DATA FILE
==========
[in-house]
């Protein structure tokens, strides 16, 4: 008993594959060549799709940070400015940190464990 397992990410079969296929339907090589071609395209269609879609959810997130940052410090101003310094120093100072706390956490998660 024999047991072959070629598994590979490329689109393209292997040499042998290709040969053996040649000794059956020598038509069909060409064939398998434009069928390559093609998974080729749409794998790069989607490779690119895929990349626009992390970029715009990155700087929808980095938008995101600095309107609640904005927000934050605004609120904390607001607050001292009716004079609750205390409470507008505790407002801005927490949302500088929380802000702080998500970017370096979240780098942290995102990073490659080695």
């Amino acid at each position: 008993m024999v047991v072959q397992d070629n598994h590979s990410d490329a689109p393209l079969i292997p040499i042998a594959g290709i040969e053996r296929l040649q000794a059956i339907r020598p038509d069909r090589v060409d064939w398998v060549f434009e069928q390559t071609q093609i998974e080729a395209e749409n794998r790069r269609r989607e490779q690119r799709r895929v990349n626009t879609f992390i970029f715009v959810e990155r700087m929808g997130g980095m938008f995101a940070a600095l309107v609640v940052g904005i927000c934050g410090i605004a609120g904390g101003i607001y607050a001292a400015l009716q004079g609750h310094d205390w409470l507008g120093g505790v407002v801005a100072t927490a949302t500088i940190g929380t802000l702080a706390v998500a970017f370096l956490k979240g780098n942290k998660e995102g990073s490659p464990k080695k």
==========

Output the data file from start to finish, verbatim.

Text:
[in-house]
């Protein structure tokens, strides 16, 4: 008993594959060549799709940070400015940190464990 397992990410079969296929339907090589071609395209269609879609959810997130940052410090101003310094120093100072706390956490998660 024999047991072959070629598994590979490329689109393209292997040499042998290709040969053996040649000794059956020598038509069909060409064939398998434009069928390559093609998974080729749409794998790069989607490779690119895929990349626009992390970029715009990155700087929808980095938008995101600095309107609640904005927000934050605004609120904390607001607050001292009716004079609750205390409470507008505790407002801005927490949302500088929380802000702080998500970017370096979240780098942290995102990073490659080695």
């Amino acid at each position: 008993m024999v047991v072959q397992d070629n598994h590979s990410d490329a689109p393209l079969i292997p040499i042998a594959g290709i040969e053996r296929l040649q000794a059956i339907r020598p038509d069909r090589v060409d064939w398998v060549f434009e069928q390559t071609q093609i998974e080729a395209e749409n794998r790069r269609r989607e490779q690119r799709r895929v990349n626009t879609f992390i970029f715009v959810e990155r700087m929808g997130g980095m938008f995101a940070a600095l309107v609640v940052g904005i927000c934050g410090i605004a609120g904390g101003i607001y607050a001292a400015l009716q004079g609750h310094d205390w409470l507008g120093g505790v407002v801005a100072t927490a949302t500088i940190g929380t802000l702080a706390v998500a970017f370096l956490k979240g780098n942290k998660e995102g990073s490659p464990k080695k």